As previously described, the motors 86 and 116 are energized to bring predetermined blocks of the tape adjacent the recording drum 19. Referring to FIG. 11, a block diagram of a suitable tape control system is shown. The rotating magnetic heads (optical readers) read the block identification from the tape and apply the information to a processor 126 which applies signals to the motor drives 127 and 128 to bring the selected block or page into cooperation with the drum. In order to achieve consistent spacing between the heads and tape the tape tension is controlled. The tension control is achieved by rotating the take-up reel a predetermined angular amount after the tape is located. However, depending on the diameter of the tape on the take-up reel a predetermined angular rotation will provide different tension. In accordance with a feature of the present invention the amount of rotation, steps of the stepping motor is controlled.
A step counter 129 maintains a count of the number of steps the take-up reel has taken to wind tape thereon. Of course, the count increases or decreases depending upon the direction of rotation. This count is fed to the processor which contains a look-up table whereby to provide an indication of tape movement (tension) in each step.
The take-up reel is provided with equally spaced markings 131, FIG. 1, which are read by an optical transducer 132. The output of this transducer is fed to a difference counter 133 which receives a stepping signal. The difference signal is also applied to the processor 126 which then provides the proper number of pulses to the stepping motor to achieve the desired constant tension regardless of block location along the tape.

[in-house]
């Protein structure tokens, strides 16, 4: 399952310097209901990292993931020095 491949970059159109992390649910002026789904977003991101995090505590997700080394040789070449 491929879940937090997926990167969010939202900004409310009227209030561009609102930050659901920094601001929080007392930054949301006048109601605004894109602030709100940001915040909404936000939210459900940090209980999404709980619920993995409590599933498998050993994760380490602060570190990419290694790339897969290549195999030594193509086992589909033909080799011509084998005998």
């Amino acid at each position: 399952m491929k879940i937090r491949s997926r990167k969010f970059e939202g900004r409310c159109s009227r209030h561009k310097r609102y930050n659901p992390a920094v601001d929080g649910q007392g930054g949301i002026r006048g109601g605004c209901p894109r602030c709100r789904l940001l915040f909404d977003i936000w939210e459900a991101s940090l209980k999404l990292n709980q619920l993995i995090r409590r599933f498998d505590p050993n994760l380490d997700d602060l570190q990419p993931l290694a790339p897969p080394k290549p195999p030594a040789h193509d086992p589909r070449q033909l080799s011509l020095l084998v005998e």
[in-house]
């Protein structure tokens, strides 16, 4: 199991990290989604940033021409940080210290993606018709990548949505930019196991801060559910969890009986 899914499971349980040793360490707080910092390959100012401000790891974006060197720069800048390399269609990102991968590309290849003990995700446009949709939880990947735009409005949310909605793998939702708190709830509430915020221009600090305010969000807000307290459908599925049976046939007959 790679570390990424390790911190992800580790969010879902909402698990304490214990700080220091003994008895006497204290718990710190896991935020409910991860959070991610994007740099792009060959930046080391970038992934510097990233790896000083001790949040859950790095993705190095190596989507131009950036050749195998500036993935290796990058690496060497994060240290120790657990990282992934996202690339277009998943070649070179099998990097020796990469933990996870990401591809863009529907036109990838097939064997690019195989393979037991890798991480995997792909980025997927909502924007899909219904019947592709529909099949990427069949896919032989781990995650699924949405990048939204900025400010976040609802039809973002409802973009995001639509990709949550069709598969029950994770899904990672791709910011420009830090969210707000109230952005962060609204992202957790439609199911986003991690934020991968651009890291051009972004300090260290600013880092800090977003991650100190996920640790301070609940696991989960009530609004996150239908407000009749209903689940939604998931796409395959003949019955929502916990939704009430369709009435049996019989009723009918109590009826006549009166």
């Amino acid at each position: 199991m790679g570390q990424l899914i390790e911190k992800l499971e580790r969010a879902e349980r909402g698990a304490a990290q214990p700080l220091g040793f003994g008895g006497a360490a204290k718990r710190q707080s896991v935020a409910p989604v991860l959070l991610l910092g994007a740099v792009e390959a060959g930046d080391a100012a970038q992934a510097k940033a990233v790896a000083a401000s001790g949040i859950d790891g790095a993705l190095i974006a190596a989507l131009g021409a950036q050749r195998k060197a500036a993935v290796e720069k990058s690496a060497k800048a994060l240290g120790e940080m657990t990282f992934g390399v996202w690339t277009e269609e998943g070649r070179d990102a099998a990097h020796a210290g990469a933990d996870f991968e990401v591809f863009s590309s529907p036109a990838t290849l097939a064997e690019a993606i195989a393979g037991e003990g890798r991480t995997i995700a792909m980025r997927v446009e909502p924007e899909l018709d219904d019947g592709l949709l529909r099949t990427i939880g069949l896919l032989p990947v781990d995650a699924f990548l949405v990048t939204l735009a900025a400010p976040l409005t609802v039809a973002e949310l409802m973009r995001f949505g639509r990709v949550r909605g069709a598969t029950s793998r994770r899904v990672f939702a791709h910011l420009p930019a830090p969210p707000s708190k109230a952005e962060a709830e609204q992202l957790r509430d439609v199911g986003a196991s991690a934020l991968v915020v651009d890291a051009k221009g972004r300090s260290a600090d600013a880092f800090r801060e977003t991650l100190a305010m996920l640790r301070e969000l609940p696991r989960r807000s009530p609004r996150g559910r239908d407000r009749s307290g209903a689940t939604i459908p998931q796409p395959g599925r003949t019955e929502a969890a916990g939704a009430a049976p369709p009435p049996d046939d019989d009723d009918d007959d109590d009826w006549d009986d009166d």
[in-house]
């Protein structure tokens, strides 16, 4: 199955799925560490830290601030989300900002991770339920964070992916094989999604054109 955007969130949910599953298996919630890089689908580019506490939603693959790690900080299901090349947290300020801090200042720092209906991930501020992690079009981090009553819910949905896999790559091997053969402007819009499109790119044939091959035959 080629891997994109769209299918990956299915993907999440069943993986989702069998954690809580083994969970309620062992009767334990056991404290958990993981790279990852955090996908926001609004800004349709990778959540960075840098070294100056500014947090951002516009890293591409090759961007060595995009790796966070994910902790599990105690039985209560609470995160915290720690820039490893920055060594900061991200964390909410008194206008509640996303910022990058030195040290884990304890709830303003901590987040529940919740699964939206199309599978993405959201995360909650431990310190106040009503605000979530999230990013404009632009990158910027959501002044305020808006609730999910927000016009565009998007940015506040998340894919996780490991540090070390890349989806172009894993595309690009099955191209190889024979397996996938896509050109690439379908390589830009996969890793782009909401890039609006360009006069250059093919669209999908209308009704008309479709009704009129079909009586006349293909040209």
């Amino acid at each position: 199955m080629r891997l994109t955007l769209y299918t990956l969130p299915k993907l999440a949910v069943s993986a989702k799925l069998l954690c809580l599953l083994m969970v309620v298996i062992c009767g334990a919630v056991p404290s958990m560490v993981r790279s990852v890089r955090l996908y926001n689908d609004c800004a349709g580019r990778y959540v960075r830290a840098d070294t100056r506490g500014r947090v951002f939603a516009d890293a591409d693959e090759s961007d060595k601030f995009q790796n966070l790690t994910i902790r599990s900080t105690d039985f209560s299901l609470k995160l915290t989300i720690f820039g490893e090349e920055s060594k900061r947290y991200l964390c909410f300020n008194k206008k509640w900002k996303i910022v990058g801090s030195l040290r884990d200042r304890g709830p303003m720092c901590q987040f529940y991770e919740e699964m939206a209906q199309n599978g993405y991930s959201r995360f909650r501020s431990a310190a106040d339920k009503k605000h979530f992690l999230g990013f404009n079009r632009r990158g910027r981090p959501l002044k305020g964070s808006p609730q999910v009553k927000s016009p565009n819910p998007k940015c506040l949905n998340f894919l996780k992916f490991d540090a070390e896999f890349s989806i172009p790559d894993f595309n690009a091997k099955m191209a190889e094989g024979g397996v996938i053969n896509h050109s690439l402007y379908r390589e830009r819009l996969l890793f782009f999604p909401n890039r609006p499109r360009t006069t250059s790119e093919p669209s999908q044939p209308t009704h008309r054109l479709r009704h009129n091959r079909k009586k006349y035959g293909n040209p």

Thus, there has been provided an improved magnetic tape drive apparatus which permits the use of single reels in digital recording, which provides high recording density, large data storage capability because of the multiple blocks on the tape. In essence, each block will carry substantial information and with tape of suitable width will carry as much information as a floppy disc.
|Cited Patent||Filing date||Publication date||Applicant||Title|
|US3912144 *||Nov 18, 1974||Oct 14, 1975||Ibm||Tape transport for magnetic recording with a rotating head|
|US3961369 *||Jul 15, 1974||Jun 1, 1976||International Business Machines Corporation||Rotating head apparatus having a protruding diameter headwheel which supports a protruding flying head|